Midburn 2016. A couple of the effigies that give the Burning Man events their name. Liat Yoffe

Midburn, a Temporary Playground for Adults in the Israeli Negev

The third local iteration of Burning Man brought over 8,000 people to a pop-up city in the desert where cooperation and creativity rule and ice is the only thing money can buy.

Anyone who’s ever been to any city can easily picture what other cities basically look like. They all have restaurants, cafes, roads, sidewalks, cars. But enter Midburn, the temporary city erected in southern Israel near Sde Boker, and everything you might have imagined from the comfort of your air-conditioned home will pale in comparison to the spectacular sight before you.

Massive art installations are spread over several kilometers of desert in a city that was built from scratch to house five days of an alternative reality. It comprises 70 different camps offering a variety of attractions for visitors, from a cool and refreshing malabi pudding, to a nice place to spread out for an afternoon nap, to a drag show – all at the Israeli version of Burning Man.

The original American festival draws over 70,000 people to Nevada each summer. Midburn, now in its third year, is the third-largest burn event of its kind in the world. Burning Man is named for the wooden effigies that are ceremonially set alight during the festivals; “Midburn” is a portmanteau of midbar, Hebrew for desert, and burn.

About 8,200 Israelis and foreign tourists visited the temporary city this year. Thousands of them had worked for months, most of them as volunteers, to build Midburn. Their handiwork is evident in the stunning art installations all around.

“Noah’s Ark” is an enormous wooden ship, docked in sand. Visitors – or “burners” – are invited to come inside and hear recorded animal sounds (to evoke the biblical story), and you can also go up on deck and look out over the entire city. There was also a pirate ship that was used as the setting for a big techno dance party, as well as a giant rabbit’s-head sculpture onto which video art was projected. The lucky ones who came at the right hours also got tips on technique from street-mural artist Rami Meiri outside the maze installation, or could “rest in peace” inside a fake casket.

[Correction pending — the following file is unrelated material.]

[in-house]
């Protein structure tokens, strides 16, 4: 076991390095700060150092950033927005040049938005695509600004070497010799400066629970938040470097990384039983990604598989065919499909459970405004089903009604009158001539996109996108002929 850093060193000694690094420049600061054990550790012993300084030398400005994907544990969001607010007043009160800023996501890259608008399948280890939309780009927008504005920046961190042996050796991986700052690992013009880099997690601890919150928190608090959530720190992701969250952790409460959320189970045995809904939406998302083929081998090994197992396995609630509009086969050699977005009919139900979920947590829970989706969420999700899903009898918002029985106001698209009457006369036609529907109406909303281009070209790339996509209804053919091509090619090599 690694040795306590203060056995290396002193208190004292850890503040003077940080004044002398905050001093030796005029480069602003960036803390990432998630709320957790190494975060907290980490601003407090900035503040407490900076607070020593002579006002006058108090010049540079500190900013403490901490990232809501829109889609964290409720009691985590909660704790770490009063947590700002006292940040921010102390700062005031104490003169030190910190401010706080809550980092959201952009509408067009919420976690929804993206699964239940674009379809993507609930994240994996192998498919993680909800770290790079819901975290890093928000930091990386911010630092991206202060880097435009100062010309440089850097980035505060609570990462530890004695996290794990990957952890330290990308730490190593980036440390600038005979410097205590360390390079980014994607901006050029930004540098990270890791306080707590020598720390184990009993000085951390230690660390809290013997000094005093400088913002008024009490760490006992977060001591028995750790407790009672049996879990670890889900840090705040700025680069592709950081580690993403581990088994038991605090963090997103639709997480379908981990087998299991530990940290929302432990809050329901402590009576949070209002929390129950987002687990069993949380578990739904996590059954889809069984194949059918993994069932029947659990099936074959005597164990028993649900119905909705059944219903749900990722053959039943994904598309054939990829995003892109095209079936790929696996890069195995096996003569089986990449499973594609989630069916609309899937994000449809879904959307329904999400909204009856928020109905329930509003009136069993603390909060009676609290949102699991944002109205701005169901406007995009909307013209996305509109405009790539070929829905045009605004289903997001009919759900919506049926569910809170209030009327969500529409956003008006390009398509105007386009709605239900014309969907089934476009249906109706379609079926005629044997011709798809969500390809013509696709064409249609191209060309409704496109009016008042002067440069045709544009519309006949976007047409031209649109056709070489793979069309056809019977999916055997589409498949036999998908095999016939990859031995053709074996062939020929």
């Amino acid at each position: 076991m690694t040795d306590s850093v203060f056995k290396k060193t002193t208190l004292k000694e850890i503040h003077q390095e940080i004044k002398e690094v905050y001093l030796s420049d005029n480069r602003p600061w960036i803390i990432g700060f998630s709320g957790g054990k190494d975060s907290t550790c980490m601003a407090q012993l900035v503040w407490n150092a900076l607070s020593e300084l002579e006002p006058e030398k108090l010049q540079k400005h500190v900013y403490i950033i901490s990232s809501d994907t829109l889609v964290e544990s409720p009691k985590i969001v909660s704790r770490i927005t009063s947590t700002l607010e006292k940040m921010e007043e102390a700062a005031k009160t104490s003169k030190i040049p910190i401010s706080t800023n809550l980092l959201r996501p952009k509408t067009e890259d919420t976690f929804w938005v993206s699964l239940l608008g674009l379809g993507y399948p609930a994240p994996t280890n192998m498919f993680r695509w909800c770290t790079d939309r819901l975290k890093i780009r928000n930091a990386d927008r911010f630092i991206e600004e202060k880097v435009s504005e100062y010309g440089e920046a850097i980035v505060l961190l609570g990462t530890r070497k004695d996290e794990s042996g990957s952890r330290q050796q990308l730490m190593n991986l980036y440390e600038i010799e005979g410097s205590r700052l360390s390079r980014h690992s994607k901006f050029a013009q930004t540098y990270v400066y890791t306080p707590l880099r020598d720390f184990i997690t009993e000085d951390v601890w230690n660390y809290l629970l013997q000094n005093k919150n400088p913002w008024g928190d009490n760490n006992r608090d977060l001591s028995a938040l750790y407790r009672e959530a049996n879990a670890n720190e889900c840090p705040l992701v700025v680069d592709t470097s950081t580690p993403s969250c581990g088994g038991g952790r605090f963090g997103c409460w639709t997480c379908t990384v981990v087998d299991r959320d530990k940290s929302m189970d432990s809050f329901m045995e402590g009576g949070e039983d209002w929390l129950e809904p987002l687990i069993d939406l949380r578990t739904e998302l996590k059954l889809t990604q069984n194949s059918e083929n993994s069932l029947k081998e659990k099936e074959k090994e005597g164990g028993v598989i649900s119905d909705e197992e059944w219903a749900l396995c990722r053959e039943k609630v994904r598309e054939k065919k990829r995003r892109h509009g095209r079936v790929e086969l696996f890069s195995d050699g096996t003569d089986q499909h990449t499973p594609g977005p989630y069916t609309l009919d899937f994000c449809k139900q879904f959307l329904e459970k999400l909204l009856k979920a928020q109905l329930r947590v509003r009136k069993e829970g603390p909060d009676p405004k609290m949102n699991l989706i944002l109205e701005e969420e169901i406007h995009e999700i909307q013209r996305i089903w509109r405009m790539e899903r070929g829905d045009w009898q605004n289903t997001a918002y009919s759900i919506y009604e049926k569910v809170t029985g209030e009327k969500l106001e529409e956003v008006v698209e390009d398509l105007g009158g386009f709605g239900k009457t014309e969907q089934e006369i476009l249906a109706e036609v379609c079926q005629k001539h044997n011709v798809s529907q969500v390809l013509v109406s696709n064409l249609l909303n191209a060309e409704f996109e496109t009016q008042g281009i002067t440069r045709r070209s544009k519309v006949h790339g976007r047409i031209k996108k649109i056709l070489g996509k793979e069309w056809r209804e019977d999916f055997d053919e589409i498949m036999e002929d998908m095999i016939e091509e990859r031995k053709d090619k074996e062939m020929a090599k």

Liat Yoffe

The main axis of Midburn, which is built in a circle, is called Playa (“beach” in Spanish), and the typical burner activity is to stroll among the different camps and installations which are also ever-changing. The thousands of hands that spent thousands of hours building the installations belong to all kinds of people from every walk of life. It’s hard to point to any one common denominator, leaving aside their readiness to spend five days in the broiling sun breathing the dusty air of the Playa.

“Midburn is like a playground for grown-ups, and there are a lot of people here who love to play,” says Amir Shalem, a leader of the Fugara Arts Group that is active at Midburn and other art events, like the Light Festival in Jerusalem.

“We work year-round and we try to focus on new technologies and artistic ideas that interest us. Our ‘game’ this time is a 40-square-meter installation that’s almost 8 meters high. Everybody is invited to climb all over it as they wish,” Shalem says.

All citizens of Midburn live by the 10 Principles of the international Burning Man community, and “decommodification” is one of the most important. At Midburn nothing is sold for money (except ice) and the consumer culture that is so much a part of our normal daily lives is quickly swept away here along the dusty Playa. It’s a marvelous way to put the status of money in our lives in proportion, but getting to take part in the experience is far from free.